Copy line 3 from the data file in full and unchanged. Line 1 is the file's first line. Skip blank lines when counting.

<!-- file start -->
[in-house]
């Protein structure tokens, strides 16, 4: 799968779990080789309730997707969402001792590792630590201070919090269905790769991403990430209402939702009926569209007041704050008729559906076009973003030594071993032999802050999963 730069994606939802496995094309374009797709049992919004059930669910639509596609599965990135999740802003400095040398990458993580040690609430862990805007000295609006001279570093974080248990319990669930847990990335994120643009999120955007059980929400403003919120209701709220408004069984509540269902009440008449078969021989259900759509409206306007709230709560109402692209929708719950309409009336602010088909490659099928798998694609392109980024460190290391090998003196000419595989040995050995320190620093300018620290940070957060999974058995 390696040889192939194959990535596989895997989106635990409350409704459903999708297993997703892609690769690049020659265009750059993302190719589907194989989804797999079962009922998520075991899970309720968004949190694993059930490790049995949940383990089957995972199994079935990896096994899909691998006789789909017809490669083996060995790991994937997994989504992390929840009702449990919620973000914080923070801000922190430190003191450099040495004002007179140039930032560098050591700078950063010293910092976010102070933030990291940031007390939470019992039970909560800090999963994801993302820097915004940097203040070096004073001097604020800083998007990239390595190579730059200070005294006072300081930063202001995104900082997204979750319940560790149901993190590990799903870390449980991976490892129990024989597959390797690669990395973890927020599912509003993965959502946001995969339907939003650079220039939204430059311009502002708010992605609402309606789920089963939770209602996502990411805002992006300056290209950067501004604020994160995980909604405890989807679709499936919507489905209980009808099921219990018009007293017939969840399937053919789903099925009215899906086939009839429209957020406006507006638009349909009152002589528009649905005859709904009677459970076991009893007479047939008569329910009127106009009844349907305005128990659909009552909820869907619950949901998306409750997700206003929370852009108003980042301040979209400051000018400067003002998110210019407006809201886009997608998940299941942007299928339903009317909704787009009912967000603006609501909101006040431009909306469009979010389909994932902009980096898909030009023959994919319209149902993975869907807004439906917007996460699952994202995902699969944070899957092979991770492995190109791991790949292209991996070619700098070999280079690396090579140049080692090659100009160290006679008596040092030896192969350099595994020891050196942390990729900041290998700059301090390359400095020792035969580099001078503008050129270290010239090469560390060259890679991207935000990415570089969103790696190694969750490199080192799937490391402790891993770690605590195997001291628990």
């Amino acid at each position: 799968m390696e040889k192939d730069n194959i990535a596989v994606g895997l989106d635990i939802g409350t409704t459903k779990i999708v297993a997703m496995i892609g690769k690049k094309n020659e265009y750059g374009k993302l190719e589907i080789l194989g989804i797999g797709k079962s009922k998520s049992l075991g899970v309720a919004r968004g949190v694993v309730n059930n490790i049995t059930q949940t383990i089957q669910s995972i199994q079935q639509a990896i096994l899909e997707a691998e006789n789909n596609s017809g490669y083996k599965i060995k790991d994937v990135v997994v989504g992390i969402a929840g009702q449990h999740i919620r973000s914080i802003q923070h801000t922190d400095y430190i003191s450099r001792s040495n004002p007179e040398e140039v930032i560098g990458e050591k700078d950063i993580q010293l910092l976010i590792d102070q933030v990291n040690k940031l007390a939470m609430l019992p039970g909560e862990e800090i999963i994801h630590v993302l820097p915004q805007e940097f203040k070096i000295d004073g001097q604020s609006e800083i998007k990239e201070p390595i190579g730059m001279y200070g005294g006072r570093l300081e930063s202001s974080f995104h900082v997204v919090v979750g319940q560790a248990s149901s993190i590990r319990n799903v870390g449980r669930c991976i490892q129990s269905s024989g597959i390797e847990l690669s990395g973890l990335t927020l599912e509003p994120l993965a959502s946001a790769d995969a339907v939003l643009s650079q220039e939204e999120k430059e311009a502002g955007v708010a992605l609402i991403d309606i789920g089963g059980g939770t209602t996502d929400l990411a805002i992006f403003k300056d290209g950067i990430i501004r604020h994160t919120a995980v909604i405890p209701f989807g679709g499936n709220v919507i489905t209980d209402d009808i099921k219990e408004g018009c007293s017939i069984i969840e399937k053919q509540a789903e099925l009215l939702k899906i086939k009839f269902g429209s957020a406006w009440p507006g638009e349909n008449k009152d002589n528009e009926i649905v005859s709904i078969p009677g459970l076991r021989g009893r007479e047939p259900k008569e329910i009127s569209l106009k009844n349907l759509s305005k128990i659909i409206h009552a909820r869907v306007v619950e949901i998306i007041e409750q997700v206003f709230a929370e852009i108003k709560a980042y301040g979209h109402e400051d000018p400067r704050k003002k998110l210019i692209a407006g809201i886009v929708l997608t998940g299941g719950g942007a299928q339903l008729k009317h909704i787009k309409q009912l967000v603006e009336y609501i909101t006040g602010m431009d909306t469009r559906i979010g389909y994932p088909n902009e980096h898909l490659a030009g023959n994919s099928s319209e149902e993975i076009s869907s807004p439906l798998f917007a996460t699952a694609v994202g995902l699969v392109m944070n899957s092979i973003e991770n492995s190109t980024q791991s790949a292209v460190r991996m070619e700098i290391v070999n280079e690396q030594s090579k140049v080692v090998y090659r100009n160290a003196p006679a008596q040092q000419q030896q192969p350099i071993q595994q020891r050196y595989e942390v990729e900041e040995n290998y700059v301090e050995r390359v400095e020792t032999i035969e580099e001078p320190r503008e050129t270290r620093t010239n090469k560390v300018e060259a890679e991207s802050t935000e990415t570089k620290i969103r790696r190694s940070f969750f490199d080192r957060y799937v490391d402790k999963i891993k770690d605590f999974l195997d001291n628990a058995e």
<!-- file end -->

């Amino acid at each position: 799968m390696e040889k192939d730069n194959i990535a596989v994606g895997l989106d635990i939802g409350t409704t459903k779990i999708v297993a997703m496995i892609g690769k690049k094309n020659e265009y750059g374009k993302l190719e589907i080789l194989g989804i797999g797709k079962s009922k998520s049992l075991g899970v309720a919004r968004g949190v694993v309730n059930n490790i049995t059930q949940t383990i089957q669910s995972i199994q079935q639509a990896i096994l899909e997707a691998e006789n789909n596609s017809g490669y083996k599965i060995k790991d994937v990135v997994v989504g992390i969402a929840g009702q449990h999740i919620r973000s914080i802003q923070h801000t922190d400095y430190i003191s450099r001792s040495n004002p007179e040398e140039v930032i560098g990458e050591k700078d950063i993580q010293l910092l976010i590792d102070q933030v990291n040690k940031l007390a939470m609430l019992p039970g909560e862990e800090i999963i994801h630590v993302l820097p915004q805007e940097f203040k070096i000295d004073g001097q604020s609006e800083i998007k990239e201070p390595i190579g730059m001279y200070g005294g006072r570093l300081e930063s202001s974080f995104h900082v997204v919090v979750g319940q560790a248990s149901s993190i590990r319990n799903v870390g449980r669930c991976i490892q129990s269905s024989g597959i390797e847990l690669s990395g973890l990335t927020l599912e509003p994120l993965a959502s946001a790769d995969a339907v939003l643009s650079q220039e939204e999120k430059e311009a502002g955007v708010a992605l609402i991403d309606i789920g089963g059980g939770t209602t996502d929400l990411a805002i992006f403003k300056d290209g950067i990430i501004r604020h994160t919120a995980v909604i405890p209701f989807g679709g499936n709220v919507i489905t209980d209402d009808i099921k219990e408004g018009c007293s017939i069984i969840e399937k053919q509540a789903e099925l009215l939702k899906i086939k009839f269902g429209s957020a406006w009440p507006g638009e349909n008449k009152d002589n528009e009926i649905v005859s709904i078969p009677g459970l076991r021989g009893r007479e047939p259900k008569e329910i009127s569209l106009k009844n349907l759509s305005k128990i659909i409206h009552a909820r869907v306007v619950e949901i998306i007041e409750q997700v206003f709230a929370e852009i108003k709560a980042y301040g979209h109402e400051d000018p400067r704050k003002k998110l210019i692209a407006g809201i886009v929708l997608t998940g299941g719950g942007a299928q339903l008729k009317h909704i787009k309409q009912l967000v603006e009336y609501i909101t006040g602010m431009d909306t469009r559906i979010g389909y994932p088909n902009e980096h898909l490659a030009g023959n994919s099928s319209e149902e993975i076009s869907s807004p439906l798998f917007a996460t699952a694609v994202g995902l699969v392109m944070n899957s092979i973003e991770n492995s190109t980024q791991s790949a292209v460190r991996m070619e700098i290391v070999n280079e690396q030594s090579k140049v080692v090998y090659r100009n160290a003196p006679a008596q040092q000419q030896q192969p350099i071993q595994q020891r050196y595989e942390v990729e900041e040995n290998y700059v301090e050995r390359v400095e020792t032999i035969e580099e001078p320190r503008e050129t270290r620093t010239n090469k560390v300018e060259a890679e991207s802050t935000e990415t570089k620290i969103r790696r190694s940070f969750f490199d080192r957060y799937v490391d402790k999963i891993k770690d605590f999974l195997d001291n628990a058995e």